By Molly Hovden
Units in the Division of Student Life rely on technology support year-round, but there are some especially busy times—like fall, when thousands of students move into the residence halls, or over summer, when IT staff work to refresh computers and other hardware before the students return.
Responding to those peak workload periods became a bit more manageable in the 2014-15 school year, when the division adopted the new OneIT shared service model for end user support. The change means the division’s IT experts are now part of a larger team of IT support professionals who help each other out to meet the needs of customers—especially in those high-demand times.
University Housing and Dining (UHD) technology users now contact the Information Technology Services Help Desk for IT questions, which has helped to ensure a quick response on busy days. In the first year, the Help Desk was able to triage 64% of the 300 issues and questions UHD tech users had.
“Having more hands on deck when we really need them has been a big benefit to us,” says UHD IT Director Brandon Mills. “Now when there’s a large amount of work that needs to be accomplished in a certain time period, or if we have a staff member out sick, others can jump in and help. On the flip side, when things are slow for us, the IT staff who normally focus on Housing and Dining can lend a hand where things are busier.”
The OneIT End User Support Project focuses on three areas: desktop support, device-management, and service desk unification. Its goal is to increase the efficiency of end-user support by implementing the new shared service model, while maintaining or improving the quality of service for customers.
“The EUS project team believes this project will allow end user support to be delivered more efficiently by leveraging common processes and tools, while maintaining existing levels of service,” says IT Director Tracy Scott, who leads the project with Senior IT Director Lance Bolton and Project Manager Mike Frangi. “Our overall goal is to free up time for support consultants in the colleges and administrative units to provide more specialized support to faculty, staff, and researchers in their respective units.”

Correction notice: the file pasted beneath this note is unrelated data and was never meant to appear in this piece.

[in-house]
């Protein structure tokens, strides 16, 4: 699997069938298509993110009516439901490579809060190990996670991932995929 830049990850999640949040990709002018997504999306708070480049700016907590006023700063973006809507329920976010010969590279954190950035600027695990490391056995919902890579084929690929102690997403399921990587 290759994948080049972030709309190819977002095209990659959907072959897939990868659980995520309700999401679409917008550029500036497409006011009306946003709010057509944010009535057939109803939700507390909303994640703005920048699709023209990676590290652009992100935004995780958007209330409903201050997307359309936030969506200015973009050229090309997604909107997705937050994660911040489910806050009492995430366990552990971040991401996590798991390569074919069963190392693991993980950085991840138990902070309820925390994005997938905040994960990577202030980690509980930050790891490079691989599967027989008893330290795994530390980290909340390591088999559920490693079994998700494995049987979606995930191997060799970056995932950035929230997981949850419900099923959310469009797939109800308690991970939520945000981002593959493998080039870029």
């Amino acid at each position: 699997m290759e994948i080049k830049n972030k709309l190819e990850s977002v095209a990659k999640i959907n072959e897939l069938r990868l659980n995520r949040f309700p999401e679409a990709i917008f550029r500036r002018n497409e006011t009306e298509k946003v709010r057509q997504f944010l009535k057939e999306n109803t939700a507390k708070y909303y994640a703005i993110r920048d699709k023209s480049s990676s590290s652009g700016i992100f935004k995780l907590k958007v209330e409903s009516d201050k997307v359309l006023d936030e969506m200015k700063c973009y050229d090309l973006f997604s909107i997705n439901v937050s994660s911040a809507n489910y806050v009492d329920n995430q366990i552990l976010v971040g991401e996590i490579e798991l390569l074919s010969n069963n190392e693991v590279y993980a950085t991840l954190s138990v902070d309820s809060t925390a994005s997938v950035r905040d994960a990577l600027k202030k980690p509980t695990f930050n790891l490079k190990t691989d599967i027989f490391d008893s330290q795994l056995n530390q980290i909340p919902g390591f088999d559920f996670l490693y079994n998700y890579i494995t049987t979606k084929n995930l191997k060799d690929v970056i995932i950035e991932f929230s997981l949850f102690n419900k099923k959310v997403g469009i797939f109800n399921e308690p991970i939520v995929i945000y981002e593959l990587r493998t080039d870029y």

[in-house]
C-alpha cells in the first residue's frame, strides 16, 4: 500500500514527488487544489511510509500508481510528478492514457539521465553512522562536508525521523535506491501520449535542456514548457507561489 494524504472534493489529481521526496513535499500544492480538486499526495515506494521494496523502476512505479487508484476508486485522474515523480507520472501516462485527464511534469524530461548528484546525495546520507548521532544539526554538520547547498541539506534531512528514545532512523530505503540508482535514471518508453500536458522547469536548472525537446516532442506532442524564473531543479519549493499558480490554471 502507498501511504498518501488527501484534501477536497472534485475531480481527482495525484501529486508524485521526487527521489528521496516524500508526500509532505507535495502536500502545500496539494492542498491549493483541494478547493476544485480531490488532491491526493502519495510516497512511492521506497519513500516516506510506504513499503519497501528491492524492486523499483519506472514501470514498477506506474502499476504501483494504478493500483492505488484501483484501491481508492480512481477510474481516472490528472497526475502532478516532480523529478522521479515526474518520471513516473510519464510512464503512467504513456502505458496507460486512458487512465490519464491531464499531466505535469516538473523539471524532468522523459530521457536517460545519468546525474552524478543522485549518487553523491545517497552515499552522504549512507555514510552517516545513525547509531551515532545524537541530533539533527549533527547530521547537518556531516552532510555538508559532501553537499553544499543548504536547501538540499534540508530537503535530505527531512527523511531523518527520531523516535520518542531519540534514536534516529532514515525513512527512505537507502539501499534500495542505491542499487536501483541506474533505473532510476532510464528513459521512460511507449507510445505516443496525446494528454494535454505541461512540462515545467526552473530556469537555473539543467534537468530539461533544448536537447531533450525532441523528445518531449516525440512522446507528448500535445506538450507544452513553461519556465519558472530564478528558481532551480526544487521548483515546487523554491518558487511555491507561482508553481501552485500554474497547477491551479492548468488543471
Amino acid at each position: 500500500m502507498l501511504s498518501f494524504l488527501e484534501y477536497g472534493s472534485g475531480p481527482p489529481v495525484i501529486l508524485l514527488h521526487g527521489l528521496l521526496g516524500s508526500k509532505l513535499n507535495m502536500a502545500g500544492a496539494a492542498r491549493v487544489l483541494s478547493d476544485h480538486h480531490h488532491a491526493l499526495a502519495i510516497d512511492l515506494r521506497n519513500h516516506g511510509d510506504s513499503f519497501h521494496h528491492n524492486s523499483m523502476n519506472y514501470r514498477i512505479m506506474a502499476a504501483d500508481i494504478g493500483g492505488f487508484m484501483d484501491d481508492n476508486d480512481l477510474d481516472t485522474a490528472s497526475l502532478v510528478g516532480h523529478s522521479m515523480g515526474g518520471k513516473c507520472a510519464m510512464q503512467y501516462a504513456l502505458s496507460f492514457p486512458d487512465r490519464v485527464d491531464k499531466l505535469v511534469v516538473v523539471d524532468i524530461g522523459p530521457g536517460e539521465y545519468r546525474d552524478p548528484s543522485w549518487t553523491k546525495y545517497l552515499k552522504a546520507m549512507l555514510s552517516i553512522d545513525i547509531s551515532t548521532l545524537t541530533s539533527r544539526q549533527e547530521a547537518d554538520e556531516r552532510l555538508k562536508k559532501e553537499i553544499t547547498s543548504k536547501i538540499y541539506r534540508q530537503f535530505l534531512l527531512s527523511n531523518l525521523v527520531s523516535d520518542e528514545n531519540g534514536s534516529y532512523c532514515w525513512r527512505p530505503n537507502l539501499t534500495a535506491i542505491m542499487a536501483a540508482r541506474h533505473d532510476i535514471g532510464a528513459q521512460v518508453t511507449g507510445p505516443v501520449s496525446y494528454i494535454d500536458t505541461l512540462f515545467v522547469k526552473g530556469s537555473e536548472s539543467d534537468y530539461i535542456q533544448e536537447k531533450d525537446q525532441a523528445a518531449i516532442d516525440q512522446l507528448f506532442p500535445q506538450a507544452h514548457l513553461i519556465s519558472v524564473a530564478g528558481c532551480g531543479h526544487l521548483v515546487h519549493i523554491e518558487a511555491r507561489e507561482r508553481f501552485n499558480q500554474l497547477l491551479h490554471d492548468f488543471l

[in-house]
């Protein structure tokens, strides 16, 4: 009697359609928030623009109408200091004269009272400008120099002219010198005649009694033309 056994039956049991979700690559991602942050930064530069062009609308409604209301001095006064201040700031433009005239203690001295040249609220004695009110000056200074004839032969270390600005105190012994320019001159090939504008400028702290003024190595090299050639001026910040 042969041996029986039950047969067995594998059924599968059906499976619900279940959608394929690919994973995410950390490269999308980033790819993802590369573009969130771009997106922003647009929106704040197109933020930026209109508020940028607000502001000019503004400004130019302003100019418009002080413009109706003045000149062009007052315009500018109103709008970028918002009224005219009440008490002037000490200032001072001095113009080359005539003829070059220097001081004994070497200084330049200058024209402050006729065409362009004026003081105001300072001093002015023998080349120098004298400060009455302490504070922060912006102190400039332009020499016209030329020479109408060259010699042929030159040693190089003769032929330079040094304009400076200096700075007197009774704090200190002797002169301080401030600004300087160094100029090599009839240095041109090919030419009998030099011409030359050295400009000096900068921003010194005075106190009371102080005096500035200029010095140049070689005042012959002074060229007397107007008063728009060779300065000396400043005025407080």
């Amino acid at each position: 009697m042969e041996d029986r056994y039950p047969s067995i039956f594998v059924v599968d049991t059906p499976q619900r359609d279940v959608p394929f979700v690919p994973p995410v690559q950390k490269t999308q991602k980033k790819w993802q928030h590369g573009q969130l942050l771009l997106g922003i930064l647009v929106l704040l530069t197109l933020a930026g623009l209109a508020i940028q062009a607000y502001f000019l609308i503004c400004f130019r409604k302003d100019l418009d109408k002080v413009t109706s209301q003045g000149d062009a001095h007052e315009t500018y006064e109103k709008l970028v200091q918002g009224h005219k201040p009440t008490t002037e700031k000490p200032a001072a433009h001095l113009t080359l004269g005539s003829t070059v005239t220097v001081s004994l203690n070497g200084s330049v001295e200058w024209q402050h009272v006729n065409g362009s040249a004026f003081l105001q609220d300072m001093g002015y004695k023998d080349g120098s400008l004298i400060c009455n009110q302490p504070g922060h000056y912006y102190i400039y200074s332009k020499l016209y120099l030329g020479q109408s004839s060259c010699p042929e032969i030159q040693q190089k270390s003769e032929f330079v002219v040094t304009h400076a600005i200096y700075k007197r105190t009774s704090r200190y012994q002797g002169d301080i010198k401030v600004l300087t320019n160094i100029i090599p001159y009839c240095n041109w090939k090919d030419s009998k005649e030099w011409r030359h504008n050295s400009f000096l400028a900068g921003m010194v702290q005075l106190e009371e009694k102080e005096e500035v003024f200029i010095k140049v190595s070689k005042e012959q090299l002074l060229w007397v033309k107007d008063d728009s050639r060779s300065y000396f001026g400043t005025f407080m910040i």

Mills says adopting the OneIT end user support model has helped ensure that his department is aligned with campus-wide best practices; for example, following procedures and standards for IT procurement, operating system and software upgrades, and desktop and help desk support.
UHD is one of 14 units that have transitioned to the OneIT shared service model for end user support; approximately 3,000 of campus technology users are currently served through it.
The project team will work with 13 more units to complete implementation, and is taking a unit-by-unit approach, currently with the Tippie College of Business and Athletics. Along with end-user support, the unit-by-unit approach looks at existing setup for data centers and servers and classroom IT support, and what remaining work is needed in those areas to finish overall OneIT implementation.
Each unit is surveyed about its current state, and collecting that data is followed up by conversations to identify what can be standardized and what is differentiated, determine technology and process changes needed, find ways to adapt services, and identify and plan for any changes to job duties or staff transfers if needed. The project teams work closely with IT leaders in each unit to determine next steps and the best timing for everyone.
The change has been relatively smooth for Mills’ UHD technical support customers, who now receive services from the broader Extended Technical Support team and utilize the ITS Help Desk as a first point of contact for tech questions.
“There is some culture change as we gradually try to guide people down a path of making the first point contact the ITS Help Desk,” Mills says. “There was some initial skepticism, but overall customers have responded positively to the change.
“In many cases the timeliness of support has gotten better because the Extended Technical Support staff has the ability to ask for additional feet on the ground when needed and the ability to pull from a large knowledge base of a like-minded team that works on and solves similar problems,” Mills says.
For additional successes and milestones of the OneIT End User Support Project, visit the OneIT Year in Review: https://oneit.uiowa.edu/end-user-support-year-review-2016.